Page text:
Use this URL to cite or link to this record in EThOS: https://ethos.bl.uk/OrderDetails.do?uin=uk.bl.ethos.773732
Title: Channelling sensitivity : the production of justification for shale gas development through the English planning system
Author: Williams, Laurence
ISNI:       0000 0004 7960 9774
Awarding Body: University of Sussex
Current Institution: University of Sussex
Date of Award: 2019
Availability of Full Text:
Access from EThOS:
Full text unavailable from EThOS. Please try the link below.
Access from Institution:
Abstract:
This thesis analyses the participation of the environmental NGO Friends of the Earth (FoE) in a planning inquiry into the company Cuadrilla's appeal against Lancashire County Council's decision to refuse planning permission to their proposed shale gas exploration sites at Roseacre Wood and Preston New Road. Participant observation, document analysis and video analysis were employed to chart the treatment of FoE's arguments at the inquiry. Conceptually, the thesis is interested in the notion of justification, and in particular Stirling's insight that appraisal processes can, through their design and conduct, be conditioned toward providing justification for particular options (Stirling 1994; Stirling 2008). Four such conditioning influences - termed 'forms of closure' here - are found to be operating through the design and conduct of this inquiry and channelling it toward the production of justification for the appeals in question and shale development more broadly. These forms of closure each render the inquiry insensitive to certain arguments and matters of concern raised by FoE by either blunt procedural exclusion or by displaying insensitivity in the conduct of appraisal itself. This thesis builds on existing work on the necessity of and capacity for planning appraisal processes on fracking in the UK to accommodate sceptical public views. In particular, this study contributes fine-grain detail on how participating publics and experts are treated in practice within planning, and makes clear the key influence of prior commitments at the broader level of Government policy. This study also extends the concept of justification by focusing on the 'downstream' location of planning appraisal and by considering the relationship between framings of fracking and planning decision-making.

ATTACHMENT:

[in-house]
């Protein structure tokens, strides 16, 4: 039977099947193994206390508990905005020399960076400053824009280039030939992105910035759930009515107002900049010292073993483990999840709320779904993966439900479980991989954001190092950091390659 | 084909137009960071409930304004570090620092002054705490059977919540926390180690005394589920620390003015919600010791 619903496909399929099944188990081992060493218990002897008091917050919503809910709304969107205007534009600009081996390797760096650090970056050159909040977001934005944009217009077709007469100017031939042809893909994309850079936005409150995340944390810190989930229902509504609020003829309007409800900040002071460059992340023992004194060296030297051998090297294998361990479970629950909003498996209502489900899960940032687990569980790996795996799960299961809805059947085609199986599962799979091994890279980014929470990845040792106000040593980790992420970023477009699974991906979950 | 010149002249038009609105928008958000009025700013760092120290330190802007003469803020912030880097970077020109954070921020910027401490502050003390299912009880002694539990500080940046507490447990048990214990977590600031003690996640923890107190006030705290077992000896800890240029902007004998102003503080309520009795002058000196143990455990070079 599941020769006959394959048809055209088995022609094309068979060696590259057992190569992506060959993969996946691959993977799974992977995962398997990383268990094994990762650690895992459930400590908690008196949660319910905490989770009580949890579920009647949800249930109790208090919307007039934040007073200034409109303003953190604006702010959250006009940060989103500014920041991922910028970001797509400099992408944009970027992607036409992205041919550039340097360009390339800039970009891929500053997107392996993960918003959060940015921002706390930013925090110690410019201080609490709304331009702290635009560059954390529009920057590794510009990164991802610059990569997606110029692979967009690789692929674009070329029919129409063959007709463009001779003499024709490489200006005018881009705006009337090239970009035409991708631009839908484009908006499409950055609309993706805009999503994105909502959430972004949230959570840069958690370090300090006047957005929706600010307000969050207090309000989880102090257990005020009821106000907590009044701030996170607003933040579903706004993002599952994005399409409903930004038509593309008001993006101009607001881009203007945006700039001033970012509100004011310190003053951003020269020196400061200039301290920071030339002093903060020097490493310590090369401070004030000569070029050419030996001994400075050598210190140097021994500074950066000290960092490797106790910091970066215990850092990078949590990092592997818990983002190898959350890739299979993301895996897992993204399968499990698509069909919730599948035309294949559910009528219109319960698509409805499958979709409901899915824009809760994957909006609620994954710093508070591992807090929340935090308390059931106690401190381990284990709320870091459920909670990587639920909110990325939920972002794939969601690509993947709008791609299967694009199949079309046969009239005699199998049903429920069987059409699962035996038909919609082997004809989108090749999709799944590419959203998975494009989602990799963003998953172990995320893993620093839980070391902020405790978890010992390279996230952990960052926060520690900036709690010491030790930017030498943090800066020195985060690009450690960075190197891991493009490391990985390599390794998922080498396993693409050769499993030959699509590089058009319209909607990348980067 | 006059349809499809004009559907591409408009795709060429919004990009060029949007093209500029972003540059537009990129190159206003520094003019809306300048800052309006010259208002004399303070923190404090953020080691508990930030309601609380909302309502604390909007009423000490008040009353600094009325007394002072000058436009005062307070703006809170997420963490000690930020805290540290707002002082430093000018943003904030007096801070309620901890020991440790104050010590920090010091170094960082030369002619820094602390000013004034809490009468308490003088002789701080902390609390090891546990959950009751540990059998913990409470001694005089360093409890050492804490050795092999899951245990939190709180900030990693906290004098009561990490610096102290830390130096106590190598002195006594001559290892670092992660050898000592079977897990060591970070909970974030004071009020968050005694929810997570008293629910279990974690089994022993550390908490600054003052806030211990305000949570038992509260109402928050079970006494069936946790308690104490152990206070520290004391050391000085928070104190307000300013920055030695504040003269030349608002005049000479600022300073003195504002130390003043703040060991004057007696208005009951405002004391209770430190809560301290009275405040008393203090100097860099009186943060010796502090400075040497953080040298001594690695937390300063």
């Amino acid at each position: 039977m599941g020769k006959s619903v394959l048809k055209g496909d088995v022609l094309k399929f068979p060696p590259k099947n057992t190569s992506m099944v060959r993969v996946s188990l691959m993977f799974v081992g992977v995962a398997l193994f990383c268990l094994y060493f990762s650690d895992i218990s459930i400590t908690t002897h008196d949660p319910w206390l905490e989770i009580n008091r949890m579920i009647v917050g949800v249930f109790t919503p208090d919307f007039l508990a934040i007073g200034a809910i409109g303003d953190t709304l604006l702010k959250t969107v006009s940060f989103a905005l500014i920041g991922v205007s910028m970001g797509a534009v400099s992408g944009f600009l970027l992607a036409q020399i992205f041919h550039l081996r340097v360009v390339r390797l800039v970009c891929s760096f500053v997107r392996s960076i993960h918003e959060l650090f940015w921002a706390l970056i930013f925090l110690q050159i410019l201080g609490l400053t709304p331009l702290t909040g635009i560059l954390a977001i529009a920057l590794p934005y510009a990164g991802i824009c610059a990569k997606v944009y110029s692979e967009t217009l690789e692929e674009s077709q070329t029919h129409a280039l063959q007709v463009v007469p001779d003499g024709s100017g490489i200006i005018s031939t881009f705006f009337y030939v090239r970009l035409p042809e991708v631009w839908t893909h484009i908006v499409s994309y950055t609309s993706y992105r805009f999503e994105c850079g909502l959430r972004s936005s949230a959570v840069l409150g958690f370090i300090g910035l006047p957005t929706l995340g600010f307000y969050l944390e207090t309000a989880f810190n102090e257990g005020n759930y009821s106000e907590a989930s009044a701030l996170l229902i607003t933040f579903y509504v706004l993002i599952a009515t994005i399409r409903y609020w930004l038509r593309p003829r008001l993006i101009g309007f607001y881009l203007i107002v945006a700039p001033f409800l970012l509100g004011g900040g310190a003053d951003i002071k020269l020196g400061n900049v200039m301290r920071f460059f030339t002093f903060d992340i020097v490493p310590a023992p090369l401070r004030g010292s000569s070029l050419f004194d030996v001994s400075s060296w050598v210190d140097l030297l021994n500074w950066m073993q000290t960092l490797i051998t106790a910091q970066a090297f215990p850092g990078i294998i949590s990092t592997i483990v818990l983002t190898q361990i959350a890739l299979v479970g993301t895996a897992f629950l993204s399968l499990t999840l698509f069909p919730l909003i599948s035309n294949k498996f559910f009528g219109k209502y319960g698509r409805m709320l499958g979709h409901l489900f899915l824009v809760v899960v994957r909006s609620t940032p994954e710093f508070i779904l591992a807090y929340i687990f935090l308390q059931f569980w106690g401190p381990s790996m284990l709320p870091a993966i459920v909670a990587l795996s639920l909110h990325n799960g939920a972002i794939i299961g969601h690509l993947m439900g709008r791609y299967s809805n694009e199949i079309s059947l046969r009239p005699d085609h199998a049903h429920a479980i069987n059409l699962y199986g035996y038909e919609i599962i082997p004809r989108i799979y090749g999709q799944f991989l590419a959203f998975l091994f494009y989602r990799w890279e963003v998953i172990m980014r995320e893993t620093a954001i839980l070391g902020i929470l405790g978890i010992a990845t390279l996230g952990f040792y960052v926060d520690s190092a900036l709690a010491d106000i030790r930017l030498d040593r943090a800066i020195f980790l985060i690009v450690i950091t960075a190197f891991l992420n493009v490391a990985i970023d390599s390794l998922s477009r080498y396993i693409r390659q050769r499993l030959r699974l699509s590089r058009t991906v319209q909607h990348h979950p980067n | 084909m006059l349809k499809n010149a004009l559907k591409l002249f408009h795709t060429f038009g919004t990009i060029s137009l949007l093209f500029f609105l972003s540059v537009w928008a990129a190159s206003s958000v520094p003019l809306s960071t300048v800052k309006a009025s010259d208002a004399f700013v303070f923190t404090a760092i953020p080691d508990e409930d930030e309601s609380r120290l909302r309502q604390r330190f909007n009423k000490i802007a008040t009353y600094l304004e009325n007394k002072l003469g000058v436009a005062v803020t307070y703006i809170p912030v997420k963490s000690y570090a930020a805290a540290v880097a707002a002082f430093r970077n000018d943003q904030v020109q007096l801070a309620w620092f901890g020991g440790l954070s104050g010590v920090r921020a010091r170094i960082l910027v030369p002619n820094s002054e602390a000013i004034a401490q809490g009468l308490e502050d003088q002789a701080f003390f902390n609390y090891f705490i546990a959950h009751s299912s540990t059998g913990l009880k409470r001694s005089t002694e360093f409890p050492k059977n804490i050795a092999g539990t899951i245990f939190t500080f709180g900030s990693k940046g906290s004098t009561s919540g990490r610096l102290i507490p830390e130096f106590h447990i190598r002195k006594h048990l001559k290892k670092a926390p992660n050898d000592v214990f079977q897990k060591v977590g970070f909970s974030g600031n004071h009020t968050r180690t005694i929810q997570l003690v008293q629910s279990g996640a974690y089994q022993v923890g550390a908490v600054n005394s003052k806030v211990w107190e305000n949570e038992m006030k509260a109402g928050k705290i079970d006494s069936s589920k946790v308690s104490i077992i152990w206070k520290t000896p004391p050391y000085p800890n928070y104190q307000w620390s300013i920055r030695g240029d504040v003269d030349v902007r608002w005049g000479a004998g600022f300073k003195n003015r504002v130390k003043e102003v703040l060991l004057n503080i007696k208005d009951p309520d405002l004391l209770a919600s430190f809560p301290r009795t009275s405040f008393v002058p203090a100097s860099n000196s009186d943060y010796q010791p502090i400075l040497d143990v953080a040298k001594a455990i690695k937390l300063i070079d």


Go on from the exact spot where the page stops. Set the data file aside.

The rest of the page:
Supervisor: Not available Sponsor: Not available
Qualification Name: Thesis (Ph.D.) Qualification Level: Doctoral
EThOS ID: uk.bl.ethos.773732  DOI: Not available
Keywords: JS3001 Great Britain. England ; TN0871.255 Hydraulic fracturing. Including hydraulic fracturing for natural gas
Share: